Objective: Fragile X-associated tremor ataxia syndrome (FXTAS) is defined by FMR1 premutation, cerebellar ataxia, intentional tremor, and middle cerebellar peduncle (MCP) hyperintensities. We delineate the clinical, neurophysiologic, and morphologic characteristics of FXTAS.
Methods: Clinical, morphologic (brain MRI, (123)I-ioflupane SPECT), and neurophysiologic (tremor recording, nerve conduction studies) study in 22 patients with FXTAS, including 4 women.
Results: A total of 43% of patients had no family history of fragile X syndrome (FXS), which contrasts with previous FXTAS series. A total of 86% of patients had tremor and 81% peripheral neuropathy. We identified 3 electroclinical tremor patterns: essential-like (35%), cerebellar (29%), and parkinsonian (12%). Two electrophysiologic patterns evocative of non-length-dependent (56%) and length-dependent sensory neuropathy (25%) were identified. Corpus callosum splenium (CCS) hyperintensity was as frequent (68%) as MCP hyperintensities (64%). Sixty percent of patients had parkinsonism and 47% abnormal (123)I-ioflupane SPECT. Unified Parkinson's Disease Rating Scale motor score was correlated to abnormal (123)I-ioflupane SPECT (p = 0.02) and to CGG repeat number (p = 0.0004). Scale for the assessment and rating of ataxia correlated with dentate nuclei hyperintensities (p = 0.03) and CCS hyperintensity was a marker of severe disease progression (p = 0.04).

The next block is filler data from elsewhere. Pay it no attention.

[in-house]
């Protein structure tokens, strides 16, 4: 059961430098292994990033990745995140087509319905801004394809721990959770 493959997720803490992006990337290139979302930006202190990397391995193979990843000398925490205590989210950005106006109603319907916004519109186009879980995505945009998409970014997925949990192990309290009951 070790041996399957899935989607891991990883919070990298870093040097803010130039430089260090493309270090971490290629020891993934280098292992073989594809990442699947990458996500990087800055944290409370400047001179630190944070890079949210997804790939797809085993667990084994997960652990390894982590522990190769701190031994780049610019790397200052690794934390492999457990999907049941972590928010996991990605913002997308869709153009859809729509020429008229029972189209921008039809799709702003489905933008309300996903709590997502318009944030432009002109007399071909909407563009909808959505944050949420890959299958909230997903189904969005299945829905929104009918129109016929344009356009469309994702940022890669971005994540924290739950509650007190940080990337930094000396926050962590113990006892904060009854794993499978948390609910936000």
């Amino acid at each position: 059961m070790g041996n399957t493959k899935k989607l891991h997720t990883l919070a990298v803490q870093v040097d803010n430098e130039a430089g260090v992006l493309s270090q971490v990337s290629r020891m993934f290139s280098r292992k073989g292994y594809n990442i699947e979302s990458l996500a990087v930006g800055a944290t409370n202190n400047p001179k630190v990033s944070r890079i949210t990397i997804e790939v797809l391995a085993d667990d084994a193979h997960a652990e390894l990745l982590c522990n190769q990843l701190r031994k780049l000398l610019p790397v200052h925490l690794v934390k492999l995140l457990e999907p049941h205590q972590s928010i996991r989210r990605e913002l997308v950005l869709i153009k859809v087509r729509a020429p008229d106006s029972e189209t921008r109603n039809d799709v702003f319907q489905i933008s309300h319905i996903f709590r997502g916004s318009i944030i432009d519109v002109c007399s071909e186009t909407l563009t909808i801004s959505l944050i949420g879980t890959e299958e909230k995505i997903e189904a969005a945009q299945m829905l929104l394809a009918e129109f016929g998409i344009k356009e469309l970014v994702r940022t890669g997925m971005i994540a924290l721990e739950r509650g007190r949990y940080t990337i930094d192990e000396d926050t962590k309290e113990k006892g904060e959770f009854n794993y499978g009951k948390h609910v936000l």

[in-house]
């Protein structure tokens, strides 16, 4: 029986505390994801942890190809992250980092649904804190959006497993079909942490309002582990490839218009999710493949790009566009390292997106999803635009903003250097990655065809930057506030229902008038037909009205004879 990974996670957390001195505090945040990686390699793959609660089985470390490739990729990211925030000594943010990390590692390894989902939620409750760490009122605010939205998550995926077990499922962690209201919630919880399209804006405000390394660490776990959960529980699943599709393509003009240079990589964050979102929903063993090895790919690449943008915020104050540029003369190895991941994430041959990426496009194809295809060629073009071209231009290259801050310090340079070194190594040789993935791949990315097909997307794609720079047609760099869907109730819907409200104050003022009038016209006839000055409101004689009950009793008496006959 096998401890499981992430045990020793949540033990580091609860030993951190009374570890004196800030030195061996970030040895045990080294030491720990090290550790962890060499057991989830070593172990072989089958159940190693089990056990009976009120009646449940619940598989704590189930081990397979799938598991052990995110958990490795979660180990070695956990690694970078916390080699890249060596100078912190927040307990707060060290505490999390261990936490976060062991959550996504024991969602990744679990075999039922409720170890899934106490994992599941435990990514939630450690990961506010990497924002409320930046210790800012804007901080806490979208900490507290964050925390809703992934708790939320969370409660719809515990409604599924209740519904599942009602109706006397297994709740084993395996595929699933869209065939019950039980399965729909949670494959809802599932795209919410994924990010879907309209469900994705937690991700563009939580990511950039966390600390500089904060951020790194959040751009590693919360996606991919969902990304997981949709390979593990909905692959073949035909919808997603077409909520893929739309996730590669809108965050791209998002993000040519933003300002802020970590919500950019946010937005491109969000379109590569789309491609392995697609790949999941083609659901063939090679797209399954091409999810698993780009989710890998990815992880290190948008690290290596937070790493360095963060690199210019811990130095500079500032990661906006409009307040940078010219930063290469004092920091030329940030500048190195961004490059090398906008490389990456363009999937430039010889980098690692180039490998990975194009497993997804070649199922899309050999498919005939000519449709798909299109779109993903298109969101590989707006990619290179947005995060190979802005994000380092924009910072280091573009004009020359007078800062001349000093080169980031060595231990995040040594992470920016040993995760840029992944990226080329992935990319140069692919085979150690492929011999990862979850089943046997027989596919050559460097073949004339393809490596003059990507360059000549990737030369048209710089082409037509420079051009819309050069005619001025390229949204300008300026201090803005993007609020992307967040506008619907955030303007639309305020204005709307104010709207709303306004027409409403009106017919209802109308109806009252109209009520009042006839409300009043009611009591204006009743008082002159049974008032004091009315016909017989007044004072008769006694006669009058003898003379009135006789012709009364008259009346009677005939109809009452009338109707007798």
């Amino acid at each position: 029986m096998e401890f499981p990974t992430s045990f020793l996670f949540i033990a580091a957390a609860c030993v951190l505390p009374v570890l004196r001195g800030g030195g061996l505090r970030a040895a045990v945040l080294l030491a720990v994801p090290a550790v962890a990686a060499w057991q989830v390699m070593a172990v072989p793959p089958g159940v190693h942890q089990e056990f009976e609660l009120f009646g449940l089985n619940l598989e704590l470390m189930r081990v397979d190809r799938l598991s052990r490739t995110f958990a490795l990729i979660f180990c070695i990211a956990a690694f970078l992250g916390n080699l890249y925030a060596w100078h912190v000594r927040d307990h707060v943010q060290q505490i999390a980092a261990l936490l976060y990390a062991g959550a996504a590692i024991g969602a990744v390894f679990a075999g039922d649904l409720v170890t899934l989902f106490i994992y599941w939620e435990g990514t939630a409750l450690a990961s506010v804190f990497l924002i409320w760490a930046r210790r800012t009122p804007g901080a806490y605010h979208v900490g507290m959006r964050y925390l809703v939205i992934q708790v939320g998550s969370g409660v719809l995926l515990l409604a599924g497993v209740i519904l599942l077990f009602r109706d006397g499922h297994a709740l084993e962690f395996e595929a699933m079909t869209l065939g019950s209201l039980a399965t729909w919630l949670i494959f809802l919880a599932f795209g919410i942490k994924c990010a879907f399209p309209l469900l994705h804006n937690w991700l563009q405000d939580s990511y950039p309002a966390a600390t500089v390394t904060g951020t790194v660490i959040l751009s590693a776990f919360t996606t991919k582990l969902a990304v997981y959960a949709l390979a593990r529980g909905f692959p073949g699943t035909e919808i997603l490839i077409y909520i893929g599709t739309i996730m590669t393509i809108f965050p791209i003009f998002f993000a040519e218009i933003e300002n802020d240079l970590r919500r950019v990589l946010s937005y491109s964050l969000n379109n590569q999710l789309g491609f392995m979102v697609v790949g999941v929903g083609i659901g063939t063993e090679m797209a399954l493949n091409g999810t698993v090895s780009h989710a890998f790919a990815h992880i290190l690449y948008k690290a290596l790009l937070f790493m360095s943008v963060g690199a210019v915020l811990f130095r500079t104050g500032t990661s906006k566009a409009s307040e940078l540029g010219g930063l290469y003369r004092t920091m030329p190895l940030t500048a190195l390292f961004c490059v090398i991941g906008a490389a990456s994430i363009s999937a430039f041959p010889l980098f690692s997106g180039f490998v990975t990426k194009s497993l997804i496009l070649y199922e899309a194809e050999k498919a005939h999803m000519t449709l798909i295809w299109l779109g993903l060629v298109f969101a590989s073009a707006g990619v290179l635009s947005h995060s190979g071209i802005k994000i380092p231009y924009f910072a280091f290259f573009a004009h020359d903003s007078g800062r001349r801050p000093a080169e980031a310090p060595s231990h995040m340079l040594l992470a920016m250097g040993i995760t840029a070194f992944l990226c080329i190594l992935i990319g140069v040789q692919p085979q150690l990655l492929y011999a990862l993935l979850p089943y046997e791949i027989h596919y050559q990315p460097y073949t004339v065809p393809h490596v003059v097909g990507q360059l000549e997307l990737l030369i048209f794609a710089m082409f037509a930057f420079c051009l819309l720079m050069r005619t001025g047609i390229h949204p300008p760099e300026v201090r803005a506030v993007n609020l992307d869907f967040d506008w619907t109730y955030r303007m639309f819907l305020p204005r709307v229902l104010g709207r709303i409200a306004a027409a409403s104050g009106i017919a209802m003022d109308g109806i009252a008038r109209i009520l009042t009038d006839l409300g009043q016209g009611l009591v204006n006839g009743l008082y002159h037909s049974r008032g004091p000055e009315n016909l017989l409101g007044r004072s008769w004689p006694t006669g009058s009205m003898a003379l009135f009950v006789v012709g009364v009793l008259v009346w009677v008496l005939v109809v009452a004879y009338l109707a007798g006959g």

Conclusions: We recommend to include in the FXTAS testing guidelines both CCS hyperintensity and peripheral neuropathy and to consider them as new major radiologic and minor clinical criterion, respectively, for the diagnosis of FXTAS. FXTAS should also be considered in women or when tremor, MCP hyperintensities, or family history of FXS are lacking. Our study broadens the spectrum of tremor, peripheral neuropathy, and MRI abnormalities in FXTAS, hence revealing the need for revised criteria.